Gas supplies across Ukrainian territory stopped completely at 7:44 a.m. this morning. Ukraine claimed Gazprom had stopped delivering gas, while Russia accused Ukraine of shutting down its last pipeline carrying Russian gas to Western Europe.
This latest development marked a speedy escalation of the crisis since yesterday (6 January), when Romania, Bulgaria, Greece, Macedonia, Serbia and Croatia stopped receiving gas completely but Central and West European countries merely reported substantial drops in supplies (EurActiv 06/01/09).
EU spokespeople yesterday seemed unable to point a finger at those responsible for the disruptions, preferring to call upon the two countries to seek a solution to the "unacceptable situation".
In an unprecedented move, the European Parliament announced that Russian and Ukrainian representatives would meet tomorrow in Brussels to discuss the dispute, along with Gazprom CEO Alexei Miller and Igor Didenko, first deputy chair of Nagtohaz, a Ukrainian gas company. High officials and parliamentarians from Moscow and Kiev will also take part in the discussions.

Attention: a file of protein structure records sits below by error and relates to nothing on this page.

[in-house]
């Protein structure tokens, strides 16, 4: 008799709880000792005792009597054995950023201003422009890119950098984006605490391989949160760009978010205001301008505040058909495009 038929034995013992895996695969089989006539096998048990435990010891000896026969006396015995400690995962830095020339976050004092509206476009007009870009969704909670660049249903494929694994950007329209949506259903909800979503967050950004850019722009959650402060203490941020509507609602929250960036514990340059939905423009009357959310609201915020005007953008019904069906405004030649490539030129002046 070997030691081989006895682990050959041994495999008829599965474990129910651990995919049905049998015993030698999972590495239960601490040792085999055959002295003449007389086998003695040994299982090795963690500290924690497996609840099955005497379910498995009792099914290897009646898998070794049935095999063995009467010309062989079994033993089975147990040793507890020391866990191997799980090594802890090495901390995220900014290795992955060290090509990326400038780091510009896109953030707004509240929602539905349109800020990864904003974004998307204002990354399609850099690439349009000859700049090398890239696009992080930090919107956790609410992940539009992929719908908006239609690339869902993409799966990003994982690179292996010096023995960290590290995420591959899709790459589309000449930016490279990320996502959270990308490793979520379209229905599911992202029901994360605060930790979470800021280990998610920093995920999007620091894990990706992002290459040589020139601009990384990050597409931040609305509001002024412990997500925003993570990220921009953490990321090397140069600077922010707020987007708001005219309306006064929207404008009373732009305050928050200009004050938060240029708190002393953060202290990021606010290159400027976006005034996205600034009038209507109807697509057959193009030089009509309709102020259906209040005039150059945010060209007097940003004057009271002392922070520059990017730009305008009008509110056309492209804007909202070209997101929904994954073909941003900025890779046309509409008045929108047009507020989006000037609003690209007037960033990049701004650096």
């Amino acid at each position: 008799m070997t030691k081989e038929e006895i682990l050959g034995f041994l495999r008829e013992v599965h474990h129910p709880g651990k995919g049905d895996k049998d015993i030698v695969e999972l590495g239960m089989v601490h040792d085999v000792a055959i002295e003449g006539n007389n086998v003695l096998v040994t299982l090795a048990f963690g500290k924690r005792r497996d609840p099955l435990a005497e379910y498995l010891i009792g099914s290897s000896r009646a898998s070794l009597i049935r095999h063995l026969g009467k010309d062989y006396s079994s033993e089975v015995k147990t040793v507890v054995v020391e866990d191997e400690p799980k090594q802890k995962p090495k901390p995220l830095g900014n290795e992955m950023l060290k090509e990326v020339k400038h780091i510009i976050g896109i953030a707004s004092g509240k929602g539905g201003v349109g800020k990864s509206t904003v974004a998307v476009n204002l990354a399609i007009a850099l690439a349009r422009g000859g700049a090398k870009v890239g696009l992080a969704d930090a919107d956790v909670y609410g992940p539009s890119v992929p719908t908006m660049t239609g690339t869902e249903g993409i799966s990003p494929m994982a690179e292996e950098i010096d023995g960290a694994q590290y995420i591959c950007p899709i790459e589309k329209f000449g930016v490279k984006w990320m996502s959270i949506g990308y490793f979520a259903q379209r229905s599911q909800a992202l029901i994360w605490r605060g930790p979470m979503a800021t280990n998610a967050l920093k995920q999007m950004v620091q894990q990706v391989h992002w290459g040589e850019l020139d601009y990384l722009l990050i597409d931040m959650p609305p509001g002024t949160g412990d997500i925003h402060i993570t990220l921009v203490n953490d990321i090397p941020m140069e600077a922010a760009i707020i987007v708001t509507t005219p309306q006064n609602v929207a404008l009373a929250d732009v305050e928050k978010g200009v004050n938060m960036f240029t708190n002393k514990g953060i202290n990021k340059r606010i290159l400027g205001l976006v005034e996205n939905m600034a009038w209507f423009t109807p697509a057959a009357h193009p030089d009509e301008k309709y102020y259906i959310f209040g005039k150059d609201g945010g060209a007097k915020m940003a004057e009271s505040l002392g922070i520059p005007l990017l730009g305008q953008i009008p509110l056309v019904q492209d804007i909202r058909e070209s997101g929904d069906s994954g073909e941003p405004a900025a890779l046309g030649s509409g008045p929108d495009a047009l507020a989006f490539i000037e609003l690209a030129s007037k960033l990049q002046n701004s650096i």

Press articles and blogs abound with conspiracy theories to explain the reasons for the gas crisis. Some observers believe that Russia wants to undermine Ukrainian President Victor Yushchenko and give an advantage to his rival Yulia Timoshenko, who is believed to be close to the Kremlin. Some expect Timoshenko to turn up in Moscow next week, sign a deal with the Kremlin, and return home to Kiev triumphant.